Running a business in the digital age means that, on top of operational and customer delivery, there is another layer of complexity in the form of ensuring data security within your business is strong.
As online channels provide more opportunities to build customer loyalty and offer increased choice in how customers interact with the business, there are significant benefits to be gained. However, the data security risks inherent in an online approach also increase correspondingly.
A business doesn’t have to do all, or even most, of its sales and marketing online to be vulnerable to data breaches. Given the high level of connectivity experienced today by just about every conceivable business, it’s not an exaggeration to say that every business is a potential target for cybercriminals. Just as businesses needed to focus on disaster recovery and business continuity in the past, today it’s just as important to focus on data security and incident response processes in case the business experiences an attack that results in a data breach. To fail to do so is to open the business up to significant risk, much of which could be avoidable with the right cybersecurity approach in place. For example, most businesses will be subject to the recent Notifiable Data Breach Scheme, where there is a requirement to consider the need to report a breach notification to the Privacy Commissioner.
The potential fallout of a cybersecurity attack goes beyond simple business disruption, although that’s definitely a highly likely aspect of being attacked. If the attack is focused on sabotage, such as a ransomware attack, denial of service attack, or another malicious attack, to obtain what is otherwise considered as confidential data, then the business will be impacted and may be unable to operate until the attack is contained and recovered from.
DATA SECURITY FOR FRANCHISEES
It’s important to note that franchisees can be a particularly attractive target for cybercriminals because they represent potential access to a large network of businesses. Depending on the connectivity between a franchised business, a franchise system that provides common tools to each business can be affected by a breach of just one of those businesses. Savvy cybercriminals may be able to use that access to infiltrate the entire franchise network, spreading the attack beyond a single business.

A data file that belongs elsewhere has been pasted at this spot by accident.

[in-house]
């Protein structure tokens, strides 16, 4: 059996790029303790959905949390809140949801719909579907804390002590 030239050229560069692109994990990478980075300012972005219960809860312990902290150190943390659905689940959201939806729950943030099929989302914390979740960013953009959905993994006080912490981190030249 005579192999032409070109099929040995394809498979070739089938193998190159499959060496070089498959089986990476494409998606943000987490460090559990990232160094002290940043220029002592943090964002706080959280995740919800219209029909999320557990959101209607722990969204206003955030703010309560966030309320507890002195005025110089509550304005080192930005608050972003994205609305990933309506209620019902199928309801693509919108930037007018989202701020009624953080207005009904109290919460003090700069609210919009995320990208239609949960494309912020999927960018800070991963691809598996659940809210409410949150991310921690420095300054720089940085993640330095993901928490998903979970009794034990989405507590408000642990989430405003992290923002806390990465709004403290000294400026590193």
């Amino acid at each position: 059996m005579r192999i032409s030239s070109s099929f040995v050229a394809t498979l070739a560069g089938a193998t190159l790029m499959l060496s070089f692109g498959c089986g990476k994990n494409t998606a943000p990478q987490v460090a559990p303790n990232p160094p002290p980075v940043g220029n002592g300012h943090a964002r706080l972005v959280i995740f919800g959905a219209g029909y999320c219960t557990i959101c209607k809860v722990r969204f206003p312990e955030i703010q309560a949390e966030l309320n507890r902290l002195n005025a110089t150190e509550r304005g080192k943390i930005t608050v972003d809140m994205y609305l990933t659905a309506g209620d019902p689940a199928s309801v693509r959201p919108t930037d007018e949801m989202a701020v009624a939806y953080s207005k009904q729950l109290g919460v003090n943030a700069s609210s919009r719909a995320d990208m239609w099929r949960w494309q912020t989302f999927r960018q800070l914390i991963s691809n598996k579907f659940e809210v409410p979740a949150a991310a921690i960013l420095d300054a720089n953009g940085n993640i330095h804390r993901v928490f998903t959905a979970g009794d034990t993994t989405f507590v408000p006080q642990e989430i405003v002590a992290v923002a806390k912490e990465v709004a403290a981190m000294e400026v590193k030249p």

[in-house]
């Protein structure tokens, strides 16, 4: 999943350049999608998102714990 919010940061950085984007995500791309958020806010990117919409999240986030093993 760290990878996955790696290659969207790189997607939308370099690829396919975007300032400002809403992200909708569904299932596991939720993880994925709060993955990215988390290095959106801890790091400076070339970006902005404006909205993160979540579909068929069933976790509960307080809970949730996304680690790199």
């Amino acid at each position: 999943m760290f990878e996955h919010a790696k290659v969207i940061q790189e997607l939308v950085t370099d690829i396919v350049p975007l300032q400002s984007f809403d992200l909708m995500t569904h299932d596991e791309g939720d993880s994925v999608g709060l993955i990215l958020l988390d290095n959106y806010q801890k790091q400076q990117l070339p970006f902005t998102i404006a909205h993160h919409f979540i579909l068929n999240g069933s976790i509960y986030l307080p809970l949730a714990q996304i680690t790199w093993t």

In many cases, cybercriminals target franchised businesses to access both valuable personal identifiable information and financial payment details that these businesses keep on file regarding their customers. Cybercriminals attempt to sell this information for money, so an attack aimed at stealing information is relatively common as you would read in the headlines so often these days. A recent example is the data breach associated with the US hotel chain Marriott.
Cyber attacks in which customer information is compromised can present a significant problem for both franchisors and franchisees because one of the most damaging consequences of such an attack relates to how it affects the brand’s reputation and confidence in the brand. This creates an issue for the affected franchisee, the franchisor, and other franchisees in the network who may find that their reputation is similarly affected as collateral damage merely by association.
The responsibility for cybersecurity in a franchise arrangement likely falls almost equally on the franchisor and the franchisee. Certainly, franchisees should consider it a part of their due diligence to thoroughly investigate, discuss, and agree on how to manage cybersecurity as part of the franchise agreement. At the same time, franchisors should design their systems and those sold as part of the franchise licensing process to be secure and robust, especially when left in the hands of franchisees who may look at data security requirements differently.
MAINTAINING DATA SECURITY
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